Scientific American craps out.

Just in case you haven’t noticed yet next Wednesday an astronomical “once in a lifetime” “event of the century”, a transit of Venus, will take place. This has naturally provoked a flood of media interest resulting in lots and lots of reports running the gamut from good to totally miserable with the average, from the history of science standpoint, tending to ropey at best. Under normal circumstances I might have taken one or the other of these articles to task here but as I was busy writing my own Transit of Venus article, for a local astronomy society journal, and public lecture, held last Wednesday in Nürnberg, I didn’t really feel like blogging about it as well. However the appallingly bad book extract on the subject posted yesterday on the Scientific American website made me change my mind. Just how bad is it? This post is a very serious candidate for the worst piece of history of science writing of the year. In fact any competitor is going to have to try very, very hard to beat it for this title. [To find out more go here]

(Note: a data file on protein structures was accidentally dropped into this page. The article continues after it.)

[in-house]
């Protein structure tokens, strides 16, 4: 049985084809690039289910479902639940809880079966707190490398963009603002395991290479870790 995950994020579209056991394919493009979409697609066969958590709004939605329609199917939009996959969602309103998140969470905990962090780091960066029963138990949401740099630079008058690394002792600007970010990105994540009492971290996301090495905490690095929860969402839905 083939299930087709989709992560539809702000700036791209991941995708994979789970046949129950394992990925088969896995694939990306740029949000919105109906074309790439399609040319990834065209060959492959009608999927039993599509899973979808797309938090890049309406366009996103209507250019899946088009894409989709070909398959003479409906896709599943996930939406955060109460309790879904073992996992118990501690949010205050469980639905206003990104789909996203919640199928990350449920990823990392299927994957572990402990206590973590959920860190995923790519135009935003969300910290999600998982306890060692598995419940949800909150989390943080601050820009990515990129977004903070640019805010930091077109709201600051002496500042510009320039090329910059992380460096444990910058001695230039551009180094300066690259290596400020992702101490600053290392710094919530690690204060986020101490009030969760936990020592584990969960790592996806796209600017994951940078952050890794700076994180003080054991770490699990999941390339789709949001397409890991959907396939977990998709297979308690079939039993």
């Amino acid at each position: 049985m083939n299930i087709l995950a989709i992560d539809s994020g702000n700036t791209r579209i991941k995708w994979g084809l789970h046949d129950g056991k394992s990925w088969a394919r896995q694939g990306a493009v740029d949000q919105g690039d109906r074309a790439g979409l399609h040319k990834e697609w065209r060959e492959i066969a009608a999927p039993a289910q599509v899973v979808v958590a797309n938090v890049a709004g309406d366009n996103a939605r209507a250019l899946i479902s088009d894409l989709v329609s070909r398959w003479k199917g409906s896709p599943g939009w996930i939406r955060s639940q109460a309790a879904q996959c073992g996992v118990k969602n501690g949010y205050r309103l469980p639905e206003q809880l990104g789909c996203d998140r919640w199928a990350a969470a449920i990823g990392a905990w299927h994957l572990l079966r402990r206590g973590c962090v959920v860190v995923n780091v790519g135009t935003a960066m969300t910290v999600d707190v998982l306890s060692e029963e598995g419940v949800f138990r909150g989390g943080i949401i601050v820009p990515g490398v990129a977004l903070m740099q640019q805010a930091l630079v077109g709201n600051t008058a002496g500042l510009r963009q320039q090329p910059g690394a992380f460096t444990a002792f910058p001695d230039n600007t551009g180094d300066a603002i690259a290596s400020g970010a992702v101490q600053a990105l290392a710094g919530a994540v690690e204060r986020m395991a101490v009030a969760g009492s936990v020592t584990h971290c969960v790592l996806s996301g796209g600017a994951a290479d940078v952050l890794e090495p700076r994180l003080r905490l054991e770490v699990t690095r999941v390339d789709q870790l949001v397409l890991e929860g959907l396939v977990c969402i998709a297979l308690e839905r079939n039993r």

About thonyc

Aging freak who fell in love with the history of science and now resides mostly in the 16th century.
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